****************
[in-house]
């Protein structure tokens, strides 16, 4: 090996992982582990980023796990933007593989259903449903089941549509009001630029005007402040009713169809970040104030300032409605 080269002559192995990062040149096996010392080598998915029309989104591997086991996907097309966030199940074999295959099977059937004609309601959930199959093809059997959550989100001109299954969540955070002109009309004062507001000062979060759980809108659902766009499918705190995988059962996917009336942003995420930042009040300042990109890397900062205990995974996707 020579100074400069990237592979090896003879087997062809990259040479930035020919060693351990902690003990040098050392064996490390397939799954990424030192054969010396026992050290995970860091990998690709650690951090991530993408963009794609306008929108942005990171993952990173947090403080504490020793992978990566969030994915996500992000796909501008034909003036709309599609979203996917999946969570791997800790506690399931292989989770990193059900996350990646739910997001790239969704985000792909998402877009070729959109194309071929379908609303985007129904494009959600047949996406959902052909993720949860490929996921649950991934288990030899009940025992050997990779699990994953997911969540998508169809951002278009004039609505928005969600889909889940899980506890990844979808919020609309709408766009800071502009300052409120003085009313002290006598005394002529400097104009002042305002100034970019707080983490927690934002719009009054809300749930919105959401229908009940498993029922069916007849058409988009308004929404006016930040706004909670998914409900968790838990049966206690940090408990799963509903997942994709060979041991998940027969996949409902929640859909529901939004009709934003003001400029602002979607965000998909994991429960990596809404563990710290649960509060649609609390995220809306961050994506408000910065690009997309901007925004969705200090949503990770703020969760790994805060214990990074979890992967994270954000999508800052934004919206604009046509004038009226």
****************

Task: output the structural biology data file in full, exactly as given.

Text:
[in-house]
């Protein structure tokens, strides 16, 4: 090996992982582990980023796990933007593989259903449903089941549509009001630029005007402040009713169809970040104030300032409605 080269002559192995990062040149096996010392080598998915029309989104591997086991996907097309966030199940074999295959099977059937004609309601959930199959093809059997959550989100001109299954969540955070002109009309004062507001000062979060759980809108659902766009499918705190995988059962996917009336942003995420930042009040300042990109890397900062205990995974996707 020579100074400069990237592979090896003879087997062809990259040479930035020919060693351990902690003990040098050392064996490390397939799954990424030192054969010396026992050290995970860091990998690709650690951090991530993408963009794609306008929108942005990171993952990173947090403080504490020793992978990566969030994915996500992000796909501008034909003036709309599609979203996917999946969570791997800790506690399931292989989770990193059900996350990646739910997001790239969704985000792909998402877009070729959109194309071929379908609303985007129904494009959600047949996406959902052909993720949860490929996921649950991934288990030899009940025992050997990779699990994953997911969540998508169809951002278009004039609505928005969600889909889940899980506890990844979808919020609309709408766009800071502009300052409120003085009313002290006598005394002529400097104009002042305002100034970019707080983490927690934002719009009054809300749930919105959401229908009940498993029922069916007849058409988009308004929404006016930040706004909670998914409900968790838990049966206690940090408990799963509903997942994709060979041991998940027969996949409902929640859909529901939004009709934003003001400029602002979607965000998909994991429960990596809404563990710290649960509060649609609390995220809306961050994506408000910065690009997309901007925004969705200090949503990770703020969760790994805060214990990074979890992967994270954000999508800052934004919206604009046509004038009226």